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Xanthelasmas (xanthelasma palpebrarum) are soft yellow patches that form on, near, or around the eyelids. They can appear flat or slightly elevated.1
Xanthelasmas are not dangerous or painful but might signal a serious underlying condition, such as diabetes, thyroid dysfunction, or hyperlipidemia (excess lipids in the blood).
If you develop xanthelasmas, consult a dermatologist or an oculoplastics surgeon.
Xanthelasma is a subtype of xanthoma, a condition characterized by the accumulation of cholesterol (lipids and fat) under the skin in different body parts. This might be due to:
When cholesterol accumulates beneath the skin of the eye, it appears as yellow patches (xanthelasmas).
There are two types of cholesterol:2
1. Low-density lipids (LDL) or “bad” cholesterol. These make up the majority of cholesterol in the body and increase the risk of xanthelasma, stroke, and heart disease.
2. High-density lipids (HDL) or “good” cholesterol. These absorb the low-density lipids and take them to the liver for elimination. This lowers the risk of xanthelasma, stroke, and heart disease.
High levels of low-density lipids and low levels of high-density lipids increase the risk of xanthelasma development and may affect the heart and brain.3
Natural fats like cholesterol can form growths, or patches, around the eyelids. These yellowish patches develop on the inner corner of the eyelids, which often affect the upper eyelids more than the lower. They are called xanthelasma.
Xanthelasmas can affect anyone, but the following people are at a higher risk:
Having one or more of these traits does not guarantee the growth of xanthelasmas but increases the risk of developing this condition.
Talk to your doctor if you notice yellowish deposits around your eyes. They’ll examine the xanthelasma to rule out any underlying conditions.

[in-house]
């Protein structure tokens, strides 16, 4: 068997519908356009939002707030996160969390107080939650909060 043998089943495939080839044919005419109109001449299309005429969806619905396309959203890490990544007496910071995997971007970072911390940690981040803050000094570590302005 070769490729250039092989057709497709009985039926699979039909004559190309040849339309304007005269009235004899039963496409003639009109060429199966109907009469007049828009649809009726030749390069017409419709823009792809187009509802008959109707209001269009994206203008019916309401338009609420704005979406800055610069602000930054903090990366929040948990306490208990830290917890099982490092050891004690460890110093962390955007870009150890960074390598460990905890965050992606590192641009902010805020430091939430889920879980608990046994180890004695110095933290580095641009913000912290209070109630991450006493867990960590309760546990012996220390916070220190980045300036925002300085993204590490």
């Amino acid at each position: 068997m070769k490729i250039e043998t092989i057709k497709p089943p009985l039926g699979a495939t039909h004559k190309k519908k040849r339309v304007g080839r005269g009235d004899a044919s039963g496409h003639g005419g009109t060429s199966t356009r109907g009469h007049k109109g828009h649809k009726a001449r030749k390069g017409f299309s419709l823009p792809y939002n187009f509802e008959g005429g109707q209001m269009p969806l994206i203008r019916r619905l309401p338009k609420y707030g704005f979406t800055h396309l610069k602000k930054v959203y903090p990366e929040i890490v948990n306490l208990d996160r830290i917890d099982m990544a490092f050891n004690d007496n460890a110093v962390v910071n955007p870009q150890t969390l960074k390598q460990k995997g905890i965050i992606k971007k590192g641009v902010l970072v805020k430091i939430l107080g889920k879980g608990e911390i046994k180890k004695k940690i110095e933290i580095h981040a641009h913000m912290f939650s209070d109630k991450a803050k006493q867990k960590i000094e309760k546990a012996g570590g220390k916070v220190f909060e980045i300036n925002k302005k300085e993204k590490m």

A doctor can diagnose xanthelasma by evaluating the skin around the eyelids.
They may also order a blood test known as lipid profile or lipid panel to check triglyceride and cholesterol levels. The test can also show any health issues that might be causing your xanthelasma.
Xanthelasmas never go away on their own. They might maintain their size or grow bigger over time. The good news is that they’re generally harmless.
Some people prefer to get rid of xanthelasmas for cosmetic reasons. The lipid deposits making the xanthelasmas can be removed via various procedures, including:
Although most of the methods above successfully remove xanthelasma, potential side effects include scarring and a change in skin color.
Xanthelasma can sometimes return after surgery, requiring repeated procedures. Most doctors recommend laser surgery to prevent scarring or tissue loss.
Xanthelasma removal is a cosmetic procedure and is therefore unlikely to be covered by insurance. On average, expect to pay about $300 to $500 per eyelid. Cost may increase depending on the complexity of the procedure, the facility, and your surgeon’s experience.
Before making a decision about xanthelasma removal, consult an experienced dermatologist or an oculoplastics surgeon.
People who are genetically prone to high cholesterol might have difficulty preventing xanthelasma. To lower your cholesterol and risk of getting xanthelasma, you can:
According to the Dietary Guidelines for Americans (DGA), saturated fat intake should account for 10% or less of your daily diet.
Xanthelasma is a sign of cholesterol building up in your body and blood vessels. This can block blood vessels and cause a stroke or a heart attack.8
You can lower your risk of heart problems by visiting your doctor for regular checkups.
Your doctor can easily diagnose xanthelasma and investigate underlying conditions. They will also work with you to help you achieve your health or cosmetic goals.
Xanthelasmas are soft, yellow patches that form on, near, or around the eyelids due to the accumulation of lipid fats. They can appear flat or slightly elevated.
Xanthelasmas are not dangerous or painful, but they might signal a serious underlying condition.
Lipids are divided into low-density lipids (LDL) or “bad” cholesterol and high-density lipids (HDL) or “good” cholesterol. LDL accounts for most of the cholesterol in the body. High amounts of LDL increase the risk of xanthelasma.
Other risk factors include:
There are various treatments for xanthelasmas, most of which are cosmetic. You can prevent xanthelasma development by living a healthy lifestyle, which includes a healthy diet and weight management strategies.
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